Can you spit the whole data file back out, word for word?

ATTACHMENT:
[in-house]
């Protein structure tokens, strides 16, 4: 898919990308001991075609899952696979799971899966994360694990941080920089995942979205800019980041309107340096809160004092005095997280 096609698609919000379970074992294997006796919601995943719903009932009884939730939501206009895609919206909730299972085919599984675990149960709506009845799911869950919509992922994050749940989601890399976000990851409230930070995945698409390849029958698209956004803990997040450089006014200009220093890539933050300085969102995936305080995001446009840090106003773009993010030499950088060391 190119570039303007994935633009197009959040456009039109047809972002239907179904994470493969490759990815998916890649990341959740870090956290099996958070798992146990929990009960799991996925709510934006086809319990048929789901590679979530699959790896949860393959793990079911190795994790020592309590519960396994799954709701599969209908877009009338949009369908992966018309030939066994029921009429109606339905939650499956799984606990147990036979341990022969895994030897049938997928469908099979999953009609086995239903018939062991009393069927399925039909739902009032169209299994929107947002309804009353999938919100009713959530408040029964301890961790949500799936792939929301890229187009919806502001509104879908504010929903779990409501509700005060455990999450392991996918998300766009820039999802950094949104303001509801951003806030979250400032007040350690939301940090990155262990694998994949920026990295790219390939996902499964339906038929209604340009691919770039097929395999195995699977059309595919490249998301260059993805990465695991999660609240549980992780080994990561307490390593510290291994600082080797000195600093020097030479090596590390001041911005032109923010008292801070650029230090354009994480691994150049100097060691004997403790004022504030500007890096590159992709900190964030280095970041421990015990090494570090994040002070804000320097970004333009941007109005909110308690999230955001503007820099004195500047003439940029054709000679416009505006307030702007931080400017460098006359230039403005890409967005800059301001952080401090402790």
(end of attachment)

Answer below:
[in-house]
């Protein structure tokens, strides 16, 4: 898919990308001991075609899952696979799971899966994360694990941080920089995942979205800019980041309107340096809160004092005095997280 096609698609919000379970074992294997006796919601995943719903009932009884939730939501206009895609919206909730299972085919599984675990149960709506009845799911869950919509992922994050749940989601890399976000990851409230930070995945698409390849029958698209956004803990997040450089006014200009220093890539933050300085969102995936305080995001446009840090106003773009993010030499950088060391 190119570039303007994935633009197009959040456009039109047809972002239907179904994470493969490759990815998916890649990341959740870090956290099996958070798992146990929990009960799991996925709510934006086809319990048929789901590679979530699959790896949860393959793990079911190795994790020592309590519960396994799954709701599969209908877009009338949009369908992966018309030939066994029921009429109606339905939650499956799984606990147990036979341990022969895994030897049938997928469908099979999953009609086995239903018939062991009393069927399925039909739902009032169209299994929107947002309804009353999938919100009713959530408040029964301890961790949500799936792939929301890229187009919806502001509104879908504010929903779990409501509700005060455990999450392991996918998300766009820039999802950094949104303001509801951003806030979250400032007040350690939301940090990155262990694998994949920026990295790219390939996902499964339906038929209604340009691919770039097929395999195995699977059309595919490249998301260059993805990465695991999660609240549980992780080994990561307490390593510290291994600082080797000195600093020097030479090596590390001041911005032109923010008292801070650029230090354009994480691994150049100097060691004997403790004022504030500007890096590159992709900190964030280095970041421990015990090494570090994040002070804000320097970004333009941007109005909110308690999230955001503007820099004195500047003439940029054709000679416009505006307030702007931080400017460098006359230039403005890409967005800059301001952080401090402790």